In his piece the other day, Gideon Levy thanked Justice Minister Ayelet Shaked for telling the truth; Shaked had said Zionism would no longer bow to the Supreme Court. The minister is thus continuing her incitement campaign against the court, a campaign that is flourishing throughout the right wing.
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A fragrance of true love exudes from Levy’s text to his honest, brave princess. His op-ed conveys a message of admiration among radicals who tell it straight on their way to wreaking havoc.
And havoc has been wreaked. What a riot. Apocalypse now. The court is being aggressively worn down, and soon the media will finally be tamed and fall silent. Racism is soaring to new heights with the leadership’s encouragement and corruption runs rampant, with no need for camouflage, for the simple reason that nobody is ashamed anymore.
All this joins the calamity of the occupation – indeed, a great calamity – which is the only thing Levy sees. Without solving this disaster, everything else can and should be destroyed, as far as he’s concerned. This includes, for example, his basic right to speak his mind about Israel, or just live here without being sent to a reeducation camp if he refuses to swear allegiance to Coalition Chairman David Bitan.
The damage in Levy’s alliance with people like Shaked is his view that what Shaked, Tourism Minister Yariv Levin and their ilk are offering is Zionism. It’s not. It’s a sadistic distortion that interprets the justified defense of the Jews by establishing a national home as savage aggression outwardly (against the Palestinians) and inwardly (against the government's critics). Chaim Herzog was right to rip up the UN resolution stating that Zionism was a form of racism, because Zionism was the answer to racism, to the persecution of Jews worldwide and the very real danger to their existence.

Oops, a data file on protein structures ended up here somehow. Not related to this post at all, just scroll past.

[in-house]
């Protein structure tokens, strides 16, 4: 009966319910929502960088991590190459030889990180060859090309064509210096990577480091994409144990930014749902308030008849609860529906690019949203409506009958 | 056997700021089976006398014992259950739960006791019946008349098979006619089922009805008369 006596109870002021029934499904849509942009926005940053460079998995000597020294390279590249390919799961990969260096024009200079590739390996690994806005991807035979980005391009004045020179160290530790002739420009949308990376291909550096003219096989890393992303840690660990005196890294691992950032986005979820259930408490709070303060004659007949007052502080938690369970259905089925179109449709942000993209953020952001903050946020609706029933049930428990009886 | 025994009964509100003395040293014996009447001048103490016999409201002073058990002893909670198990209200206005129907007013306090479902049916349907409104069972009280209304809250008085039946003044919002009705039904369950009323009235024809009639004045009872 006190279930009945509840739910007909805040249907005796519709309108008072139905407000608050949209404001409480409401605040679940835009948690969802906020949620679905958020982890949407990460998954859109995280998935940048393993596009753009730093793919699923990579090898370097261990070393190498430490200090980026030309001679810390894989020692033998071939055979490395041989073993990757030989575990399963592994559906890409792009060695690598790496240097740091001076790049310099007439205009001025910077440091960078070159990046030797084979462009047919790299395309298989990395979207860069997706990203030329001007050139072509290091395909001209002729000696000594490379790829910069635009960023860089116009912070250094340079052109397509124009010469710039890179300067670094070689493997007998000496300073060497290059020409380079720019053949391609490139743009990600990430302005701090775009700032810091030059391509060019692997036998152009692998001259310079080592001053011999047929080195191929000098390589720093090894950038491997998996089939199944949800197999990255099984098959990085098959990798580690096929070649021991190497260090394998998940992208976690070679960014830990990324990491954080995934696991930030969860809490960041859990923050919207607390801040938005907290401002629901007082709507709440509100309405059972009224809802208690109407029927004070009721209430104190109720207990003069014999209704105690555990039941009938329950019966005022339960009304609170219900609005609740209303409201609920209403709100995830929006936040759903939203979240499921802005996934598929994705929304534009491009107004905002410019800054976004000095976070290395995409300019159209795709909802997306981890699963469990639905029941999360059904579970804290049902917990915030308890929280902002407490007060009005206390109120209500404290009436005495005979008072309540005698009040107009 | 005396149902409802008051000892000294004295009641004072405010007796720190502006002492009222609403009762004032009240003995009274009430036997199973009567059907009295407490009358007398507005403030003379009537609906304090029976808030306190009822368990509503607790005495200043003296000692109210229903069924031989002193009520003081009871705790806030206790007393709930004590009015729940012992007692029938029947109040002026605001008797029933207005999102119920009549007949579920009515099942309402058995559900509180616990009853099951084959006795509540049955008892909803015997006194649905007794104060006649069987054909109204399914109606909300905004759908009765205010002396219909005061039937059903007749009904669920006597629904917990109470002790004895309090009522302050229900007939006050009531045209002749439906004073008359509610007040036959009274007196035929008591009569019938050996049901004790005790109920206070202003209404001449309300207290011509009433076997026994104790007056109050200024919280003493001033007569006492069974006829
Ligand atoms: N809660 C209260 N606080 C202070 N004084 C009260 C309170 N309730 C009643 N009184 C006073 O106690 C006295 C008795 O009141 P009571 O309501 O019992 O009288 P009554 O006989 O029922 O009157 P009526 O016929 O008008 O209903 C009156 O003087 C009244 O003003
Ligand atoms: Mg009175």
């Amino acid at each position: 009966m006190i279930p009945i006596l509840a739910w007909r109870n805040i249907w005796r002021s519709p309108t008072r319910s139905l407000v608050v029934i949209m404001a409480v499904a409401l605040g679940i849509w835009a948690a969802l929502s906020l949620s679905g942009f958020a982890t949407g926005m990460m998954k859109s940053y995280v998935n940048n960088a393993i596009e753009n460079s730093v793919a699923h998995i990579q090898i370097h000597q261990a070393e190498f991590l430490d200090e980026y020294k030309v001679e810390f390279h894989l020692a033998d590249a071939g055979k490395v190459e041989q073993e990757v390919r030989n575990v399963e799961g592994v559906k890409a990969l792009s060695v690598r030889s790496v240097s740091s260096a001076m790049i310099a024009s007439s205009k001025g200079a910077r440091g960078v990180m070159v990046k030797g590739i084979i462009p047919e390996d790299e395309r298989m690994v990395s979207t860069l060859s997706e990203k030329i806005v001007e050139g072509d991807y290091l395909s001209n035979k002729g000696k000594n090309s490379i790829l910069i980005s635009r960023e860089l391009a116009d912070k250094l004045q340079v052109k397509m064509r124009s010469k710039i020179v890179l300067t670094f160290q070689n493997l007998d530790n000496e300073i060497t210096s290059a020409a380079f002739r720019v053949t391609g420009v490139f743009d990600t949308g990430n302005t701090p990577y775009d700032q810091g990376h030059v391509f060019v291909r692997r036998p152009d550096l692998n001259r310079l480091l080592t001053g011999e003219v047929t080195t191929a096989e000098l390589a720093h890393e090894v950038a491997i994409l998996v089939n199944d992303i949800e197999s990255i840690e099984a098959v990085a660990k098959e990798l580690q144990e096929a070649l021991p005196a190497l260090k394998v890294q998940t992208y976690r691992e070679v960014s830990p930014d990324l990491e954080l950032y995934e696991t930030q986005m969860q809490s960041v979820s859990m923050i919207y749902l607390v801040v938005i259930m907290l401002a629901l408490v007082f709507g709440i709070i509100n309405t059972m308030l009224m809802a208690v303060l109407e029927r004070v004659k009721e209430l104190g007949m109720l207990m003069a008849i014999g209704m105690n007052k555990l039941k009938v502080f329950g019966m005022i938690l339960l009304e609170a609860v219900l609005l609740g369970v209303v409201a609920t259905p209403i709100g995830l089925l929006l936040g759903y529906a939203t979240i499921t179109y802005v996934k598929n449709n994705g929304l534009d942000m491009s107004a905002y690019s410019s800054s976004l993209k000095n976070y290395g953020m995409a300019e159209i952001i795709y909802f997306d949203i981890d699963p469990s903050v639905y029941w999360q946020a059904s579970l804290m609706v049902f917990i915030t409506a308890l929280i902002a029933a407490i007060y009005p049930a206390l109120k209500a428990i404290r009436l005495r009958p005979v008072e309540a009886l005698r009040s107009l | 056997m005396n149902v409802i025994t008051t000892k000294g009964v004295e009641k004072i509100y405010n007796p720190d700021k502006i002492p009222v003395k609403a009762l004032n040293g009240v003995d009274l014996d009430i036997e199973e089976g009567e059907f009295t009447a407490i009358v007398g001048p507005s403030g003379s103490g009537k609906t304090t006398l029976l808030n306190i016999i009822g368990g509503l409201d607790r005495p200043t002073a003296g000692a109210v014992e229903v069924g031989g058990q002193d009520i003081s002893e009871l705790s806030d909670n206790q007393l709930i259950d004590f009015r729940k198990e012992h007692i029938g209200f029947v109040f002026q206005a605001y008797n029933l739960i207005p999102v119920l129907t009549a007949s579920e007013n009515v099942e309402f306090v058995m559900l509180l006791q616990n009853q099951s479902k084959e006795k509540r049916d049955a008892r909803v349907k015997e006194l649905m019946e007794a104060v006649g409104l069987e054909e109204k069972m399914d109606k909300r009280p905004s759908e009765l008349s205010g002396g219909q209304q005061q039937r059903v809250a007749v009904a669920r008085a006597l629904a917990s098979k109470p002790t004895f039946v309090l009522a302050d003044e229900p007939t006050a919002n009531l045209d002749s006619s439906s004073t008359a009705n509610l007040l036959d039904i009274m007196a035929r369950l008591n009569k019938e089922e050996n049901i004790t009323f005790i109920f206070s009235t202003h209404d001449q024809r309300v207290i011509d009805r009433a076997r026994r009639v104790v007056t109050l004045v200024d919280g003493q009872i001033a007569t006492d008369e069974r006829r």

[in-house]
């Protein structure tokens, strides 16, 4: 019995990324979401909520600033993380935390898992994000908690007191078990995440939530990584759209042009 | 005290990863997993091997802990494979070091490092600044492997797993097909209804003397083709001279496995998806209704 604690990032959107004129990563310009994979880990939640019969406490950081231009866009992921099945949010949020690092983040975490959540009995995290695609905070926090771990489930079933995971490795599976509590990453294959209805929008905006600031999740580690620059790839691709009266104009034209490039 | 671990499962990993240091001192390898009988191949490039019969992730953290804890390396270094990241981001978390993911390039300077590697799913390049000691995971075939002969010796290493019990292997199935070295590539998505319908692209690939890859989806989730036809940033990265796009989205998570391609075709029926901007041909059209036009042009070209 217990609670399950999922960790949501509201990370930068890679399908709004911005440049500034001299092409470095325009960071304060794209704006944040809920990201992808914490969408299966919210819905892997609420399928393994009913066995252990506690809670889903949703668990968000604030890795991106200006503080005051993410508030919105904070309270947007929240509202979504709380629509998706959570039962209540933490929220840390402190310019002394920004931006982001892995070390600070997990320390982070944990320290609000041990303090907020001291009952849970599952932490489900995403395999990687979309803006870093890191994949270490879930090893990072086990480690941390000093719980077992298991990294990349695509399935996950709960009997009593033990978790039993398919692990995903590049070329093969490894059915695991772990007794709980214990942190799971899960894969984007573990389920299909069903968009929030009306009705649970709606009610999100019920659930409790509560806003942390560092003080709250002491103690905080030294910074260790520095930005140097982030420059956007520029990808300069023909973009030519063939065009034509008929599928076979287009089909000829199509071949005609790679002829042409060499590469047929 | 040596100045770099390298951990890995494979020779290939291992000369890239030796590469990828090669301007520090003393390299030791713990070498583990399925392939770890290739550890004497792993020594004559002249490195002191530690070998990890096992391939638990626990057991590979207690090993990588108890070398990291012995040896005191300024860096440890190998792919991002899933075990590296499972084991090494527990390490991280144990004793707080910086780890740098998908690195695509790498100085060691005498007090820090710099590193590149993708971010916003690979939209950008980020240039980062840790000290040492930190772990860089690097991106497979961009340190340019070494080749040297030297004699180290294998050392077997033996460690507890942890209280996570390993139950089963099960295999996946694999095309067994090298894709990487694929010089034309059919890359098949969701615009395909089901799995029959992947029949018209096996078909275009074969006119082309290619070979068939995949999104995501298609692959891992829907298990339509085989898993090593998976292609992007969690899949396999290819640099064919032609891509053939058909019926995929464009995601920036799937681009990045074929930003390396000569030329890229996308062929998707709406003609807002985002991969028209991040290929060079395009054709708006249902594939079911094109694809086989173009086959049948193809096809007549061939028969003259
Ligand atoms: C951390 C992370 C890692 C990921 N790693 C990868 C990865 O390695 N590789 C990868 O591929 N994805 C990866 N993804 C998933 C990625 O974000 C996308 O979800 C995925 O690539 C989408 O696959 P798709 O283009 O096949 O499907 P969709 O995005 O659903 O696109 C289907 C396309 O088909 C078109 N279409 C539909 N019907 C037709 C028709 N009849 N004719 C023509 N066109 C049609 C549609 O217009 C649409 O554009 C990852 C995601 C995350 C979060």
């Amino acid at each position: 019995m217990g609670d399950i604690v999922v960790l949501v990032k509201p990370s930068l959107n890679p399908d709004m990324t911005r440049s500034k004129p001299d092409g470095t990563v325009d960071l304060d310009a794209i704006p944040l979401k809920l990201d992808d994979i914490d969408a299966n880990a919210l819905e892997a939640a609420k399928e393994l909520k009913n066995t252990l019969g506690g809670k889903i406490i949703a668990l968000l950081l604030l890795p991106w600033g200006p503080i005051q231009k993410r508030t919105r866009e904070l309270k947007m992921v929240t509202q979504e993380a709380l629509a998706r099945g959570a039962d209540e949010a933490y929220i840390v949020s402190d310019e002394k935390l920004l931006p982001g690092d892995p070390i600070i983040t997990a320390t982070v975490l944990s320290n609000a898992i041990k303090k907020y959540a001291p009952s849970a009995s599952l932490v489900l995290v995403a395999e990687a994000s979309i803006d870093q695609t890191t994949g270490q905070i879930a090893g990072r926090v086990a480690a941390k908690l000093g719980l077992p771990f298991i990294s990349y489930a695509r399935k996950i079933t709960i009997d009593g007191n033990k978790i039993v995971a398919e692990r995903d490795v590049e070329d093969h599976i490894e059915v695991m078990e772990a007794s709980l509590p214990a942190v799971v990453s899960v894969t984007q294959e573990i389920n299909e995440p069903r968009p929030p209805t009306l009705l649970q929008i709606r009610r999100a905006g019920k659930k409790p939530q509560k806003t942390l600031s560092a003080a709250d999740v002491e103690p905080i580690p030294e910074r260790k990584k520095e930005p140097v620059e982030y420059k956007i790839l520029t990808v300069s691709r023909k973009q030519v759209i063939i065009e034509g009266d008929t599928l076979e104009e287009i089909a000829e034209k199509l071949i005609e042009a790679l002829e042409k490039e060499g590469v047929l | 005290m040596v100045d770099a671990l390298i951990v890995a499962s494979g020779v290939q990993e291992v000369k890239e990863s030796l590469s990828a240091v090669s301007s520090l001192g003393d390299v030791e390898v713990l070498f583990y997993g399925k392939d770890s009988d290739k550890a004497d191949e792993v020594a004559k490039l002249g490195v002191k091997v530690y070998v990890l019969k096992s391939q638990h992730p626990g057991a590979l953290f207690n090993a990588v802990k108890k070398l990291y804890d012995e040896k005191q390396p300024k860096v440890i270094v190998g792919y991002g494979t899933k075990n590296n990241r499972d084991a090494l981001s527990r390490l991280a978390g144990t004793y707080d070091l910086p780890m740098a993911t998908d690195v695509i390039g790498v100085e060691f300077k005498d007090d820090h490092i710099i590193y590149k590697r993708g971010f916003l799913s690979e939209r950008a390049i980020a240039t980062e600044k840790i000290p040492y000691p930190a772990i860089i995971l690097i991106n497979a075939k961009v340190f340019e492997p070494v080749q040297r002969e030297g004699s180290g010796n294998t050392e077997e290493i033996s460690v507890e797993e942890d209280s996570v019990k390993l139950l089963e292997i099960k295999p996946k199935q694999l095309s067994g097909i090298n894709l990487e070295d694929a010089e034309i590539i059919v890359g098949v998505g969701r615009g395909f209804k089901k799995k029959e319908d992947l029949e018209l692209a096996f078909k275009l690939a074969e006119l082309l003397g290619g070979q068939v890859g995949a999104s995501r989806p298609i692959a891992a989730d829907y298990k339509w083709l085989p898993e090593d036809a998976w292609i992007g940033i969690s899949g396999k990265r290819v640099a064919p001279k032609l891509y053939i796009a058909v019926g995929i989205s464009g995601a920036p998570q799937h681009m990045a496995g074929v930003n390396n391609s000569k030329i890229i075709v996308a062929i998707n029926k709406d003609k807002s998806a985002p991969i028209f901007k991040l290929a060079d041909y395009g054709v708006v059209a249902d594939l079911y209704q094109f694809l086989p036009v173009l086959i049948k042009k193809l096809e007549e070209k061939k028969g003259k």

Without playing down the Palestinian people’s tragedy in 1948, without excusing the Mapai party, Labor’s predecessor, for its historic mistakes, and without detracting from Likud’s role in nurturing the settlements and widening the Israeli divide, the disgraceful right wing that has grown in recent years is an entirely different matter. It isn’t a necessary evolution of Zionism or an honest demonstration of it, as Levy argues, but an expression of evil and dangerous impulses – part of a toxic global climate – that normal, decent leaders are obliged to restrain.
Levy prefers the leadership of Shaked, Miki Zohar and Bezalel Smotrich to the liberal Likudniks, certainly to the abominable Mapainiks, because they tell the truth; that is, they sincerely express sentiments popular among the people. Not to make a direct comparison, but Hitler also told the truth, expressing the secret desires of many Germans and non-Germans. Nor did he have any qualms about carrying these desires out. Was he better, in the test of history, than leaders of his time who showed restraint?
It’s hard to ignore the perfect tango performed by Shaked and Levy. She wants a greater Israel as part of the Jewish dominance fantasy enshrined in the Bible, and he wants a binational state as part of an exotic stroll in the fields of wild radicalism. She sees Jews as a master race with privileges and the Arabs as a thorn in our side, while he sees Jews as evil villains and Arabs as cute Tamagotchis with no historic responsibility for their predicament.
“Now, then, is the time for a new division, braver and more honest, between those Israelis who agree with Shaked’s statement and those who object to it. Between supporters of Zionism and supporters of justice. Between Zionists and the just. Shaked did not provide for a third option,” Levy sums up.
There are still a few seekers of justice in Israel who believe in the basic Zionist principle of Jews’ right to a national homeland in Israel while deeply abhorring Shaked’s statement. Neither she nor Gideon Levy will make them disappear.